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dc.contributor.authorBlach, Sarah
dc.contributor.authorZeuzem, Stefan
dc.contributor.authorManns, Michael
dc.contributor.authorAltraif, Ibrahim
dc.contributor.authorDuberg, Ann-Sofi
dc.contributor.authorMuljono, David H
dc.contributor.authorWaked, Imam
dc.contributor.authorAlavian, Seyed M
dc.contributor.authorLee, Mei-Hsuan
dc.contributor.authorNegro, Francesco
dc.contributor.authorAbaalkhail, Faisal
dc.contributor.authorAbdou, Ahmed
dc.contributor.authorAbdulla, Maheeba
dc.contributor.authorRached, Antoine Abou
dc.contributor.authorAho, Inka
dc.contributor.authorAkarca, Ulus
dc.contributor.authorGhazzawi, Imad Al
dc.contributor.authorKaabi, Saad Al
dc.contributor.authorLawati, Faryal Al
dc.contributor.authorNamaani, Khalid Al
dc.contributor.authorSerkal, Youssif Al
dc.contributor.authorAl-Busafi, Said A
dc.contributor.authorAl-Dabal, Layla
dc.contributor.authorAleman, Soo
dc.contributor.authorAlghamdi, Abdullah S
dc.contributor.authorAljumah, Abdulrahman A
dc.contributor.authorAl-Romaihi, Hamad E
dc.contributor.authorAndersson, Monique I
dc.contributor.authorArendt, Vic
dc.contributor.authorArkkila, Perttu
dc.contributor.authorAssiri, Abdullah M
dc.contributor.authorBaatarkhuu, Oidov
dc.contributor.authorBane, Abate
dc.contributor.authorBen-Ari, Ziv
dc.contributor.authorBergin, Colm
dc.contributor.authorBessone, Fernando
dc.contributor.authorBihl, Florian
dc.contributor.authorBizri, Abdul R
dc.contributor.authorBlachier, Martin
dc.contributor.authorBlasco, Antonio J
dc.contributor.authorMello, Carlos E Brandao
dc.contributor.authorBruggmann, Philip
dc.contributor.authorBrunton, Cheryl R
dc.contributor.authorCalinas, Filipe
dc.contributor.authorChan, Henry L Y
dc.contributor.authorChaudhry, Asad
dc.contributor.authorCheinquer, Hugo
dc.contributor.authorChen, Chien-Jen
dc.contributor.authorChien, Rong-Nan
dc.contributor.authorChoi, Moon Seok
dc.contributor.authorChristensen, Peer B
dc.contributor.authorChuang, Wan-Long
dc.contributor.authorChulanov, Vladimir
dc.contributor.authorCisneros, Laura
dc.contributor.authorClausen, Mette R
dc.contributor.authorCramp, Matthew E
dc.contributor.authorCraxi, Antonio
dc.contributor.authorCroes, Esther A
dc.contributor.authorDalgard, Olav
dc.date.accessioned2019-07-11T11:52:49Z
dc.date.available2019-07-11T11:52:49Z
dc.date.issued2017-03
dc.identifier.citationBlach, S., Zeuzem, S., Manns, M., Altraif, I., Duberg, A.-S., Muljono, D. H., . . . Razavi, H. (2017). Global prevalence and genotype distribution of hepatitis C virus infection in 2015: a modelling study. The Lancet Gastroenterology & Hepatology, 2(3), 161-176. doi:10.1016/s2468-1253(16)30181-9en
dc.identifier.issn2468-1253
dc.identifier.urihttps://hdl.handle.net/10642/7268
dc.description.abstractBackground The 69th World Health Assembly approved the Global Health Sector Strategy to eliminate hepatitis C virus (HCV) infection by 2030, which can become a reality with the recent launch of direct acting antiviral therapies. Reliable disease burden estimates are required for national strategies. This analysis estimates the global prevalence of viraemic HCV at the end of 2015, an update of—and expansion on—the 2014 analysis, which reported 80 million (95% CI 64–103) viraemic infections in 2013.Methods We developed country-level disease burden models following a systematic review of HCV prevalence (number of studies, n=6754) and genotype (n=11 342) studies published after 2013. A Delphi process was used to gain country expert consensus and validate inputs. Published estimates alone were used for countries where expert panel meetings could not be scheduled. Global prevalence was estimated using regional averages for countries without data.Findings Models were built for 100 countries, 59 of which were approved by country experts, with the remaining 41 estimated using published data alone. The remaining countries had insuffi cient data to create a model. The global prevalence of viraemic HCV is estimated to be 1·0% (95% uncertainty interval 0·8–1·1) in 2015, corresponding to 71·1 million (62·5–79·4) viraemic infections. Genotypes 1 and 3 were the most common cause of infections (44% and 25%, respectively).Interpretation The global estimate of viraemic infections is lower than previous estimates, largely due to more recent (lower) prevalence estimates in Africa. Additionally, increased mortality due to liver-related causes and an ageing population may have contributed to a reduction in infections.en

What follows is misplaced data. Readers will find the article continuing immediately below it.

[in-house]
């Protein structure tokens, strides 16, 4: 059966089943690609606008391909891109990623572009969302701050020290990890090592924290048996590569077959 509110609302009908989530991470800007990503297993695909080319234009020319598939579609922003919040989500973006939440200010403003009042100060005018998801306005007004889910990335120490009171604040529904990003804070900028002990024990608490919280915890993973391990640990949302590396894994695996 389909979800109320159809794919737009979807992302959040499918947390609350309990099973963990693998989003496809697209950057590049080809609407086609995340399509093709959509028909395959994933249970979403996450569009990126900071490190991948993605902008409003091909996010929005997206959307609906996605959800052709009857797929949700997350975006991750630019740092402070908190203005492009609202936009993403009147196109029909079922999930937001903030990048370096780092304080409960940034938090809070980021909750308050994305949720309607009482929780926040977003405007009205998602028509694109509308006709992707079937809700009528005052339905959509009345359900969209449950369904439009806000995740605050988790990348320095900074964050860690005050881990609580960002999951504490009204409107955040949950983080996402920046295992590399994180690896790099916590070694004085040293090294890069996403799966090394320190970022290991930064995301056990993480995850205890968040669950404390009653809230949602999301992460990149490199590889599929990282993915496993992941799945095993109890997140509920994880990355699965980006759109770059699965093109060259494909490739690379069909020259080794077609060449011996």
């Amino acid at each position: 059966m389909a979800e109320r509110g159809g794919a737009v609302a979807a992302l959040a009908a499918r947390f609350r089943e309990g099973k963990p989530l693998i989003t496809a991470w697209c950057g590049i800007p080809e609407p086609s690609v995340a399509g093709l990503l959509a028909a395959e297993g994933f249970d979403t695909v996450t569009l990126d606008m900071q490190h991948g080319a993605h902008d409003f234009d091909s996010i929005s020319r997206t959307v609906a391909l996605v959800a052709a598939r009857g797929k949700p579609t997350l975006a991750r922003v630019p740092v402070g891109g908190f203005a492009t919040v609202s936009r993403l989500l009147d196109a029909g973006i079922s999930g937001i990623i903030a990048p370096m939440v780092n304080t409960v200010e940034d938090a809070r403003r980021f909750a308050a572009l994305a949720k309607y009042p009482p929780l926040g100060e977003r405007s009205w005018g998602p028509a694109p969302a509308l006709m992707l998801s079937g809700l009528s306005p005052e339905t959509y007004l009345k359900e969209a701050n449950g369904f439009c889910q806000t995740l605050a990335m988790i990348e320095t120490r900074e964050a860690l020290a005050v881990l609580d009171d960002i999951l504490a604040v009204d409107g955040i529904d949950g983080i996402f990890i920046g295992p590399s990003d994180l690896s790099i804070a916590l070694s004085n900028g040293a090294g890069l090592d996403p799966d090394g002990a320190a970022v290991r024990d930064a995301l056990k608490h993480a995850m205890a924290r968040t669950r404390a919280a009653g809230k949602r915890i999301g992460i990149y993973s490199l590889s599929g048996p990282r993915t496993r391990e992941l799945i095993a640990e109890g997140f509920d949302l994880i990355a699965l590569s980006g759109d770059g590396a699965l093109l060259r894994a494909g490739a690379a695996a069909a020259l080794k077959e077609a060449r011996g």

dc.language.isoenen
dc.publisherElsevieren
dc.relation.ispartofseriesThe Lancet Gastroenterology and Hepatology;2(3)
dc.rightsAttribution-NonCommercial-NoDerivs 3.0 United States This is a postprint version of an article originally published at https://doi.org/10.1016/S2468-1253(16)30181-9en
dc.rights.urihttp://creativecommons.org/licenses/by-nc-nd/3.0/us/*
dc.titleGlobal prevalence and genotype distribution of hepatitis C virus infection in 2015: a modelling studyen
dc.typeJournal articleen
dc.typePeer revieweden
dc.description.versionacceptedVersionen
dc.identifier.doihttps://doi.org/10.1016/S2468-1253(16)30181-9
dc.identifier.cristinID1555823


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Attribution-NonCommercial-NoDerivs 3.0 United States
This is a postprint version of an article originally published at https://doi.org/10.1016/S2468-1253(16)30181-9
Except where otherwise noted, this item's license is described as Attribution-NonCommercial-NoDerivs 3.0 United States This is a postprint version of an article originally published at https://doi.org/10.1016/S2468-1253(16)30181-9